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Posted at 8:30 AM ET, 12/30/2010

So much for bipartisanship -- a slew of recess appointments

By Jennifer Rubin

On Wednesday, Obama shed any pretense of bipartisanship in making six recess appointments. As were his previous recess appointments, this batch included two individuals whose records are so controversial that they could not obtain confirmation even with 59 Democratic senators. Also included was Stephen Ford, nominated as ambassador to Syria and stymied as a forceful rebuttal to Obama's failed Syrian engagement policy. Roger Pilon of the Cato Institute voiced objection to bypassing the Senate, arguing that: "there were credible reasons why the Senate refused to confirm the several nominees Obama has just now given recess appointments, reasons that warranted full and proper Senate confirmation hearings." He contends that "the striking feature here is that once again, as in the lame duck session, this Congress and the president managed to put off these important matters until after the November elections, which will result in this case in officers serving without the benefit of the legitimacy that comes from Senate confirmation." A senior adviser to a key Republican senator was more succinct: "It is an outrage."

The most egregious appointment is undoubtedly James Cole, installed as the deputy attorney general. There were good reasons why he could not secure Senate confirmation. The Web site Main Justice explained that Sen. Jeff Sessions (R.-Ala.), the ranking Republican on the Senate Judiciary Committee, has strenuously objected to Cole's controversial stance on the War on Terror, which Cole expressed in a 2002 op-ed. Cole wrote:

"[T]he attorney general is not a member of the military fighting a war -- he is a prosecutor fighting crime. For all the rhetoric about war, the Sept. 11 attacks were criminal acts of terrorism against a civilian population, much like the terrorist acts of Timothy McVeigh in blowing up the federal building in Oklahoma City, or of Omar Abdel-Rahman in the first effort to blow up the World Trade Center. The criminals responsible for these horrible acts were successfully tried and convicted under our criminal justice system, without the need for special procedures that altered traditional due process rights.

Our country has faced many forms of devastating crime, including the scourge of the drug trade, the reign of organized crime, and countless acts of rape, child abuse, and murder. The acts of Sept. 11 were horrible, but so are these other things."

Sessions and other Republicans also objected to Cole's work on behalf of AIG. Moreover, he represented a Saudi prince against 9-11 families as this report from the Examiner explains:

Cole represented Saudi Prince Naif bin Abdulaziz Al-Saud when insurance carriers and September 11 survivors sued him and others for financing terrorists. Treasury Department documents provided evidence of extensive financial support for Al-Qaeda and other extremist groups by members of the Saudi royal family and Prince Naif ran the Al Haramain Foundation, a Saudi charity that diverted funds to Al-Qaeda before and after September 11, 2001.

There is little wonder that Senate Democrats were indifferent to Republican efforts to block this nomination. House Homeland Security Chairman Peter King (R.-N.Y.) issued a statement deploring the recess appointment, declaring:

"I strongly oppose the recess appointment of James Cole to lead the national security team at the Department of Justice. The appointment indicates that the Obama Administration continues to try to implement its dangerous policies of treating Islamic terrorism as a criminal matter.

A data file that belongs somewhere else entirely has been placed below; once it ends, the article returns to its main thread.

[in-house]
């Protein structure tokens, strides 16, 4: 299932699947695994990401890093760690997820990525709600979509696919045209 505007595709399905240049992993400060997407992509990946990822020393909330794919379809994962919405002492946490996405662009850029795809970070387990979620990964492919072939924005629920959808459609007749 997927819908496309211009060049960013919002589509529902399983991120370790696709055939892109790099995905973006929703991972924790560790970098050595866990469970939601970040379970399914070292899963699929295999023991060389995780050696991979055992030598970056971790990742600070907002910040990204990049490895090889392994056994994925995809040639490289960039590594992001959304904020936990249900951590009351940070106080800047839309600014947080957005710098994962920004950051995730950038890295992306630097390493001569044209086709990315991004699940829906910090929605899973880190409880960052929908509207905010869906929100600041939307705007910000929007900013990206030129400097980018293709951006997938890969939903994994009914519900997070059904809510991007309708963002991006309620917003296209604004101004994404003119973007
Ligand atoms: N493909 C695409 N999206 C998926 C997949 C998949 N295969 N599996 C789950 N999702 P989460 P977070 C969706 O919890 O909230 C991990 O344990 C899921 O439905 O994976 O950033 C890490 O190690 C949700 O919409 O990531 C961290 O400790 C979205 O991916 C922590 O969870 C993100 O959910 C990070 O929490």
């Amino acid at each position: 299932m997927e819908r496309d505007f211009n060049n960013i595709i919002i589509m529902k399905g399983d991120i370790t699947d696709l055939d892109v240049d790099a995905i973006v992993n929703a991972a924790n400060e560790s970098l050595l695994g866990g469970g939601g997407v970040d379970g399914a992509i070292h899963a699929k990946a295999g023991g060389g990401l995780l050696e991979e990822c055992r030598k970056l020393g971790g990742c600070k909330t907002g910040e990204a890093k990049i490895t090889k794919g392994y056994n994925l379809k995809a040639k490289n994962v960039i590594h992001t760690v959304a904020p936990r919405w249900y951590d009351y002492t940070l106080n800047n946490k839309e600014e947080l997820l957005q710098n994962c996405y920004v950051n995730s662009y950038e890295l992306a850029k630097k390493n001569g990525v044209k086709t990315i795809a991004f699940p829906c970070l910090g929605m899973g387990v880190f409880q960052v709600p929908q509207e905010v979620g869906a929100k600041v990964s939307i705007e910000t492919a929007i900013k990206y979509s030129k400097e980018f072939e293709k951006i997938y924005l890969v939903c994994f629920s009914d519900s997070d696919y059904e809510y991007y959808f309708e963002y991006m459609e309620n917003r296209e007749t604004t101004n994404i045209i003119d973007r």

"After the American people, and the Democratic Congress, unequivocally rejected President Obama's plans to close Guantanamo and transfer admitted 9/11 mastermind Khalid Sheik Mohammed to the United States for trial in federal civilian court, I find it absolutely shocking that President Obama would appoint someone who has diminished the 9/11 terrorist attacks by comparing them to the drug trade and who believes that a civilian courtroom is the appropriate venue for 9/11 trials.

"This may be one of the worst appointments by President Obama during his presidency. The Justice Department needs a strong Deputy Attorney General who understands that our country remains at war with Islamic terrorists who continually plot deadly attacks against Americans, not a left-wing ideologue who places terrorists in the same categories as drug peddlers."

Similarly, Debra Burlingame, co-founder of Keep America Safe and the sister of a pilot slaughtered on 9-11, tells me via email, "Cole filed a brief on behalf of Prince Naif in which he derided the basis of the families' lawsuit as pure fantasy. One hopes that was Cole, the advocate, rather than representative of his personal point of view." She bluntly observes that "his remarks, less than one year after 9/11) comparing Wahabbi-inspired terrorism to the drug trade or lone nut McVeigh are, to me, disqualifying. He's dreadful."

A human rights activist well-versed in the Middle East tells me, "I've met Prince Naif. He's a tremendous human rights abuser, having trampled the rights of religious minorities in Saudi Arabia." His view is that "anyone who does represent such a guy should have no expectation of government service, particularly in a job involving counter-terrorism issues."

As for the recess appointment of Francis J. Ricciardone Jr. as ambassador to Turkey, multiple objections were raised at the time he was nominated stemming from his tenure as ambassador to Cairo. Josh Rogin reported in Foreign Policy:

The Bush administration exerted special efforts to promote democracy and human rights in Egypt, a longtime recipient of billions in military and economic aid, and a close U.S. partner on regional security matters. . . . Then Secretary of State Condoleezza Rice delivered a ringing 2005 address on democracy at the American University in Cairo, calling on Mubarak to embrace political reform.

Those efforts came crashing down months later, amid the widespread fraud and violence of Egypt's parliamentary elections. The opposition Muslim Brotherhood performed surprisingly well in the early rounds, prompting a harsh government crackdown that continues to this day. When Hamas shocked the world by winning the Palestinian elections the following January, the Bush administration appeared to lose its appetite for promoting Arab democracy altogether.